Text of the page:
Superior Spider-Man 1-31
By Dan Slott
Author’s note: the original 2016 list by The Hollywood Reporter is #1-33. 31 was the series finale with 32 and 33 telling a side story that took place around #19 that heavily tied into the Spider-Verse crossover. As they came after the finale, were only co-written by Slott, and didn’t add much to the overall narrative I’ve cut them out of this entry.
Since around 2008, when I began dabbling in the world of comics again, I’ve consistently checked out the weekly reviews my favorite sites post following each New Comic Book Day. It doesn’t matter if it’s something I’m currently reading or not, it just lets me keep tabs on all of the shenanigans taking place in these universes we’ve all come to love. The reason I’m taking up a paragraph on this now is twofold. One, we have quite a journey still ahead of us (assuming you’re reading this) and so I imagine you’ll get to know me a bit as we dive deeper. Two, this is one of those series I “followed” with a fair amount of interest at the time and, despite a few false starts, this is something I’ve been meaning to read for a while. Now that it’s on “The List”, I have no choice and I’m once again glad I started this challenge.
Before we dive into these issues a little stage setting is required. Previously finding himself to be dying, Otto Octavius manages to swap his mind with Peter’s thereby becoming Spider-Man while Parker is trapped in Ock’s dying body. While Peter doesn’t succeed in reversing the process, he imparts his morals and memories on Ock’s mind and receives Otto’s word that Spider-Man would continue protecting the city before the body gives out. That’s the thrust of the series, Doc Ock is now living Peter’s life, heroically even, but he’s still Doc Ock with the arrogance and viciousness (for which he’s known) alongside Ock’s vast mind. He’ll be Spider-Man, but he’ll be the superior version. I find myself kind of surprised by how much he truly succeeds at this goal.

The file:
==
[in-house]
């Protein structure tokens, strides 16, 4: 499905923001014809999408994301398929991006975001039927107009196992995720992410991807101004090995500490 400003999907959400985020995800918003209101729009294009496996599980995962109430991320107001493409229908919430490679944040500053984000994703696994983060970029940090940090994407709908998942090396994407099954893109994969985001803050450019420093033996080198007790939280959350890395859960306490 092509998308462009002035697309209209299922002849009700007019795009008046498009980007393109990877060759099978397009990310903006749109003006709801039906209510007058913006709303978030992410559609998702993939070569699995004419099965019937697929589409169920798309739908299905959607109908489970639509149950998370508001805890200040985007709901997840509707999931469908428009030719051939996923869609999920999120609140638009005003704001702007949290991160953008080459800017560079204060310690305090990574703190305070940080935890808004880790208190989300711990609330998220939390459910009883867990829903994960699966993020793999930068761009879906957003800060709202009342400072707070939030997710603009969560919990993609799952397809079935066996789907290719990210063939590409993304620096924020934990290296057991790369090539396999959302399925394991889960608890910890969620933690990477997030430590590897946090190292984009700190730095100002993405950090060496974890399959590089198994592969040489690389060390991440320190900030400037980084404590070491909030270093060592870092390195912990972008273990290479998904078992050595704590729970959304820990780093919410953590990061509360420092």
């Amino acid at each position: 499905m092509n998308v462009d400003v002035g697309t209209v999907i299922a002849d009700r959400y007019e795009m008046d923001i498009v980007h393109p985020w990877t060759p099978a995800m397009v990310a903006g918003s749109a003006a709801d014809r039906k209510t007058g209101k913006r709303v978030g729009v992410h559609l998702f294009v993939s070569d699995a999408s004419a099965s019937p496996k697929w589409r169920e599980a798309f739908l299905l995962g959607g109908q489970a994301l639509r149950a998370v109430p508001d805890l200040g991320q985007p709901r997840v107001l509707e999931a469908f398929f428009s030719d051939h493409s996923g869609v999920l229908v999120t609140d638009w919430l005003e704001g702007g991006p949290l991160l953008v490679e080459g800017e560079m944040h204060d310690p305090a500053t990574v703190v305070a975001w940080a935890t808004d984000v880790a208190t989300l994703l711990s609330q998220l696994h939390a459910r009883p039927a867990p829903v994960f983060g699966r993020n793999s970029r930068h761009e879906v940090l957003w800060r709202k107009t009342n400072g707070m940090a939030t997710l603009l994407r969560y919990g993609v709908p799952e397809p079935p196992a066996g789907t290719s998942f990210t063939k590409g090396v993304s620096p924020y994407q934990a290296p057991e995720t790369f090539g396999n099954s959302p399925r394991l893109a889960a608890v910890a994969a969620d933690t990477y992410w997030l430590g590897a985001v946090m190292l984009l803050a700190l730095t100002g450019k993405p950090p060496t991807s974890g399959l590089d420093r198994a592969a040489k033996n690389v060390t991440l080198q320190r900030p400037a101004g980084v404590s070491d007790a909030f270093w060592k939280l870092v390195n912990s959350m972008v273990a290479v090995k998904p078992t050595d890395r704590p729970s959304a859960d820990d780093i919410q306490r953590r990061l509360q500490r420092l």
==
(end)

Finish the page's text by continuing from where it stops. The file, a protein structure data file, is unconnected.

How to Villain Your Way to a Better Hero in 6 Easy Steps
One of things I really loved about this run was watching Ock take his prior experience as a villain and watching how it informs his approach to being a hero. First he turns his octo-bots into self replicating Spider-bots that he scatters throughout the city giving himself thousands of eyes everywhere to monitor the city. It allows him to prioritize trouble and respond exactly where and when he is needed. He uses that to his advantage arranging for his heroics to also serve as publicity stunts. He’s stopping more crime with a fraction of his time compared to Pete, and the masses are on his side. Mayor Jameson embraces the Spider-Ock (ironically over Peter’s dead body) going so far as to install a spider-signal, which Ock immediately destroys because it paints a target on him, but that’s still huge in the Spidey-Verse.
He orders a bunch of henchmen that he places in a base, in an abandoned prison complex, on a private island he was given. At one point he uses them to fight off the Avengers. Every point I’ve brought up in these last two paragraphs could easily have been written about any number of stories from his villain days, however, he IS a hero in this… just in a bit of a maniacal, egotist kind of way. As long as you accept the basic story conceit that it’s an Ock greatly influenced by Parker’s memories, everything just falls into place. It all makes absolute sense for the character. These additions free him up for a more rounded personal life too, which he has mixed success with.